Parsing Newick Trees

We often need to parse “newick” format phylogentic trees to figure out some information. Writing a parser is good for the soul, because the best way to do it is through recursion.

After the readmore, I provide some perl code for parsing newick phylogenetic trees into a lightweight data structure. Each node consists of an array of three things [left child, right child, and distance]. If the node is a leaf then the node consists of [“node”, the node name, and the distance]. It allows for very easy analysis of the tree, and simple ways to get data back. I also provide some example code for printing out the root-to-tip distance of every leaf in the tree.


This is based in part on code from perlmonks … thanks!!

 sub FromStringWithDistance {          my ($self, $in)=@_;          # do we have a distance. If so we want to trim that off and save it for later          my $distance="";          my $rparen=rindex($in, ")");          my $rcolon=rindex($in, ":");          if ($rparen [is less than] $rcolon) {                  $distance = substr($in, $rcolon+1);                  $in = substr($in, 0, $rcolon); # adjust the string to exclude the distance          }          # if we don't have a comma we are just the node          if (index($in, ",") == -1) {                  return ["node", $in, $distance];          }                             # when we get here, we need to find the first level comma to split on          my $p=0;          # find the split point where we are at one level above nothing!          if (index($in, "(") != -1) {                  my $depth = 0; # the depth we are in the tree                  for (my $i=0; $i [is less than]  length($in); $i++) {                          my $c = substr($in, $i, 1);                          ++$depth if ($c eq '(');                          --$depth if ($c eq ')');                          if ($c eq ',' && $depth == 1) {                                  $p = $i;                                  last;                          }                  }          }          else {                  $p=index($in, ",");          }           # now we have the split points we need to figure out if the left and right halves begin and end with parens, and ignore them if they do          my ($start, $endlength)=(0, length($in)-$p-1);          if (index($in, "(") == 0 && rindex($in, ")") == length($in)-1) {                  $start=1; $endlength--;          }                             return [$self->FromStringWithDistance(substr($in, $start, $p-1 )), $self->FromStringWithDistance(substr($in, $p+1, $endlength)), $distance]; }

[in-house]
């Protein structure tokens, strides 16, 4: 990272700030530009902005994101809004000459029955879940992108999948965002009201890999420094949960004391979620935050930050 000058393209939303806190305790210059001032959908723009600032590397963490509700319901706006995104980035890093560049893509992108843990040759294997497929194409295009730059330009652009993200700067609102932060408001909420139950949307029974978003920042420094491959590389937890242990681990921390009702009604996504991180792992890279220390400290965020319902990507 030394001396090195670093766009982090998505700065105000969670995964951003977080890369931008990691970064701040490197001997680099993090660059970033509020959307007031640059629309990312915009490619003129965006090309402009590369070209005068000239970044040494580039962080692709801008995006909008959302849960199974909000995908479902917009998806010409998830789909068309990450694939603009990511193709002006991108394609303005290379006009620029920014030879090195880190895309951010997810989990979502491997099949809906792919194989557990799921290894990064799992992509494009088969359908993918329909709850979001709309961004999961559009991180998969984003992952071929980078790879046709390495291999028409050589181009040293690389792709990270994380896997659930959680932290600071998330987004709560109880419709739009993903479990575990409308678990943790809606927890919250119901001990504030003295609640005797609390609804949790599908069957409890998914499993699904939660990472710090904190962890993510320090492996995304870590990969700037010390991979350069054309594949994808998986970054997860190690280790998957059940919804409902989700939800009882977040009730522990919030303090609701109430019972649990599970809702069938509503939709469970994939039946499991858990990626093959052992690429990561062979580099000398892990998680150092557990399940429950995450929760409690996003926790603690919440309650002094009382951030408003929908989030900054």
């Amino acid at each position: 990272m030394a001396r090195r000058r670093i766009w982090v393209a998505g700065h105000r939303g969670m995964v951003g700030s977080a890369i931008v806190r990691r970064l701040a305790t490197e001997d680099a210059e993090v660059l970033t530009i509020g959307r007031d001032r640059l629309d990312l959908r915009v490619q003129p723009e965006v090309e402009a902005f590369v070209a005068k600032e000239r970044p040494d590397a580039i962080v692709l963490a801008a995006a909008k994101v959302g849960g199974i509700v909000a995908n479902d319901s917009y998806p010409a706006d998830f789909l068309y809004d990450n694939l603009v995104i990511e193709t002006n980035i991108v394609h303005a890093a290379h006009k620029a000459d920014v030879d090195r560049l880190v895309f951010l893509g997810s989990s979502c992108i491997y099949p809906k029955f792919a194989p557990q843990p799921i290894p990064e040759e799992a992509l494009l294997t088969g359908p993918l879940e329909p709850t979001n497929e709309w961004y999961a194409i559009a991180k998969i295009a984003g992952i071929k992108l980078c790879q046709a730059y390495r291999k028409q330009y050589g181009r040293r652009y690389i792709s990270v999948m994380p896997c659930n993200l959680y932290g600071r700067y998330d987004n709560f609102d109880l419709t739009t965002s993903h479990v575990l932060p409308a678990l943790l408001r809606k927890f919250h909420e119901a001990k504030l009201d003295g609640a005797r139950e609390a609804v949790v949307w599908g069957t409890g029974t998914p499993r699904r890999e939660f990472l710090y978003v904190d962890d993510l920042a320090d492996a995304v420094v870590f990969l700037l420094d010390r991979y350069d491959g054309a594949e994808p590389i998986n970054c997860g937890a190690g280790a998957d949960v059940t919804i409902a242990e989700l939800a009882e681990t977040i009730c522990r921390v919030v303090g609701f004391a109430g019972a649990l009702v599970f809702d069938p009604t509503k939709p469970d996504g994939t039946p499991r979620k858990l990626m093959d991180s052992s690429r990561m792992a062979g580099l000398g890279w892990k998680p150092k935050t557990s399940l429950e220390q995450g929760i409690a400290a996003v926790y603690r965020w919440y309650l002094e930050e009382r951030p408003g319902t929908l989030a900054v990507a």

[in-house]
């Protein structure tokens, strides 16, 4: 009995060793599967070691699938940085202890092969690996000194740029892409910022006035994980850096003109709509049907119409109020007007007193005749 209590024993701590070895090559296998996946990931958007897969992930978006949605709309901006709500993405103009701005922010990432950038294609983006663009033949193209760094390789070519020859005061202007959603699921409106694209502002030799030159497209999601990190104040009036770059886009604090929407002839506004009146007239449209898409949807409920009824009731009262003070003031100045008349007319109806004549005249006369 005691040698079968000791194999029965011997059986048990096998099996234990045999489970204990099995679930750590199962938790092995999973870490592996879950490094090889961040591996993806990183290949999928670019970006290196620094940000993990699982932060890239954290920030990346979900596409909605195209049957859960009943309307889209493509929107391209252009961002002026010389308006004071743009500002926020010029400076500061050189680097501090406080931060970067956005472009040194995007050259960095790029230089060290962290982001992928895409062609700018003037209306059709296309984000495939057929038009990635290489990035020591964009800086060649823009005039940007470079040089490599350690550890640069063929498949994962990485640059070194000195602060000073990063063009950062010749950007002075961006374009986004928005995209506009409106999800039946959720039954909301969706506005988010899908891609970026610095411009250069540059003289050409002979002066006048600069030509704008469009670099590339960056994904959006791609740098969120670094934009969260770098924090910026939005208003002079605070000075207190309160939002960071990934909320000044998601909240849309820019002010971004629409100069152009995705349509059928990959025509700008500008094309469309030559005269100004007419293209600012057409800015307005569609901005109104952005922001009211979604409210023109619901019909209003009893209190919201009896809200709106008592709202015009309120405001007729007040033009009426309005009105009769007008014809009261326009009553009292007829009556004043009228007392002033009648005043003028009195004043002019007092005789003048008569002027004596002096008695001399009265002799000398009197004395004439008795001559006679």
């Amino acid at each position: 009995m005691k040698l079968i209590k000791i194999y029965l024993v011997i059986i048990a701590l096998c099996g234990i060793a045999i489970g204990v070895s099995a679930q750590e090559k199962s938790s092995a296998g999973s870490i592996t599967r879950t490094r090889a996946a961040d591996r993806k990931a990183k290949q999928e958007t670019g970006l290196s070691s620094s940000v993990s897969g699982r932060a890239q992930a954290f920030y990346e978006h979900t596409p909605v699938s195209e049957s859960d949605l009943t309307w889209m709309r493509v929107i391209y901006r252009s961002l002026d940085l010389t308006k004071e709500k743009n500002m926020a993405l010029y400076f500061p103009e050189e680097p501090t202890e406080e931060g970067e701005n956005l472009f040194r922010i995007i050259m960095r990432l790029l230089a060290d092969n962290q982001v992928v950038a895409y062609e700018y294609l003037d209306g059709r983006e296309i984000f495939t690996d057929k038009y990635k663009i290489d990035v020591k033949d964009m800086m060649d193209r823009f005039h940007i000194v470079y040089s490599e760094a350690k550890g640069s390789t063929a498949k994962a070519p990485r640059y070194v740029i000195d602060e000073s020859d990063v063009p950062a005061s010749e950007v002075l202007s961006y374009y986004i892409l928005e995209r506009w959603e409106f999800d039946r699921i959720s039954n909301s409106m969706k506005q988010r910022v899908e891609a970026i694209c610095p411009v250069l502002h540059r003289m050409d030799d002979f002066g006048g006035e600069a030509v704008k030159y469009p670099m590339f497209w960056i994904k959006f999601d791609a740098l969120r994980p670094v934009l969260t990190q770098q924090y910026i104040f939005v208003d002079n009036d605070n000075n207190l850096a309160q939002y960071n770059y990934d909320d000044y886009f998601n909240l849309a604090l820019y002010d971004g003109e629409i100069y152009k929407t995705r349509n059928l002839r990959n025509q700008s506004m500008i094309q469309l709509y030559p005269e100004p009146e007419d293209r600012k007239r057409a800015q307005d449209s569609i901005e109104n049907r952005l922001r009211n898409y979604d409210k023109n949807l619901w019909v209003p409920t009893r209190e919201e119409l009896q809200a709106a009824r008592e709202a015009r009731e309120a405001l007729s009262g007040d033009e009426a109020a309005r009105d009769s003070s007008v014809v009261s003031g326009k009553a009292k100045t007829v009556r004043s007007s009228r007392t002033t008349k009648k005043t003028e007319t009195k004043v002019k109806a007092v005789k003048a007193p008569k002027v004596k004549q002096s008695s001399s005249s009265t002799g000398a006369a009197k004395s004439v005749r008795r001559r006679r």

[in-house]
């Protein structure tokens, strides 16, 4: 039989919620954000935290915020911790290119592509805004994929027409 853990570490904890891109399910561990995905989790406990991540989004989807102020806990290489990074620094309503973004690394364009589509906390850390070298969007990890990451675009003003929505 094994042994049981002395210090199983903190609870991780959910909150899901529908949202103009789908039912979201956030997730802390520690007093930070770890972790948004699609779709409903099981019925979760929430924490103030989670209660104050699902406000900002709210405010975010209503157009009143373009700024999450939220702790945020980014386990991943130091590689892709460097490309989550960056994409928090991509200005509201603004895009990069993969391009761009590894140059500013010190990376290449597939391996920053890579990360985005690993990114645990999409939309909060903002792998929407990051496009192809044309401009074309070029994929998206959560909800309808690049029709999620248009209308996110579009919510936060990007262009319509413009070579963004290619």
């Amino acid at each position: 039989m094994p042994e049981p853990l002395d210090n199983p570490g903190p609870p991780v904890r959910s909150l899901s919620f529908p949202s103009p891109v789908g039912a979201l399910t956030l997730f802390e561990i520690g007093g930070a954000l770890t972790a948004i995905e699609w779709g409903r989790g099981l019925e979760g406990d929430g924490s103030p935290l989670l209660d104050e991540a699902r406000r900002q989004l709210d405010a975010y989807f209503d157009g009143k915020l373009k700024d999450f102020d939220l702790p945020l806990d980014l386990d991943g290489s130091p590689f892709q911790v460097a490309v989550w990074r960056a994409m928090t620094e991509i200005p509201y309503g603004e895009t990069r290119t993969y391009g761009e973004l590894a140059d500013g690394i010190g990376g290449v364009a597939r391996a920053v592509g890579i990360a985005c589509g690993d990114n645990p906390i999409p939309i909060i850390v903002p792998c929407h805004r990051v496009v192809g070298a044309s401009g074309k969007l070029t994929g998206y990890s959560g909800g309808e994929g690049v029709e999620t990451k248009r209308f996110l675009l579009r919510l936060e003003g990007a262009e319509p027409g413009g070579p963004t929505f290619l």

[Note: obviously you need to change the two instances of [is less than] to the < sign, but for some reason, when I put that in the code it is breaking the html markup!

Now that we have the recursion done, we just need to call ourselves with the whole tree and start things going.



 sub parse {       my ($self, $tree)=@_;       # remove the trailing ;       $tree =~ s/;s*$//;       return $self->FromStringWithDistance($tree); }  

You should put these in a package somewhere, and then bless your object. Then you can call it any time you need it.

For example, to calculate the root to tip distance of every leaf in the tree, you will need to create a package that I called ParseTree that has those two routines (along with a typical perl “new” routine to create and bless the object). Then a simple script will print all the distances out:



 use ParseTree;  my $parser = new ParseTree;   my $file = shift || die "Tree file (newick format) to parse"; open(IN, $file) || die "Can't open $file"; my $rawtree=""; while () {chomp; $rawtree .= $_}  # parse the tree my $tree = $parser->parse($rawtree);   # collect the distance of every leaf from the root in %dist my %dist; parsenode($tree, 0); map {print "$_t$dist{$_}n"} keys %dist;   sub parsenode {     my ($node, $dist)=@_;     my ($left, $right, $newdist)=@$node;     if ($newdist) {$dist+=$newdist}     if (ref($left) eq "ARRAY" && ref($right) eq "ARRAY") {          parsenode($left, $dist);          parsenode($right, $dist);     }     elsif ($left eq "node") {          # we are a leaf in the format ['node', 'node name', distance]          $dist{$right}=$dist;     }     else {          print STDERR "Uh oh : $left and $rightn";     } }   

This will print out the name of every node and its distance from the root of the tree (or the midpoint of the base of the tree if it is an unrooted tree).

All of this code is available from the bioinformatics realm of my lab’s sourceforge repository: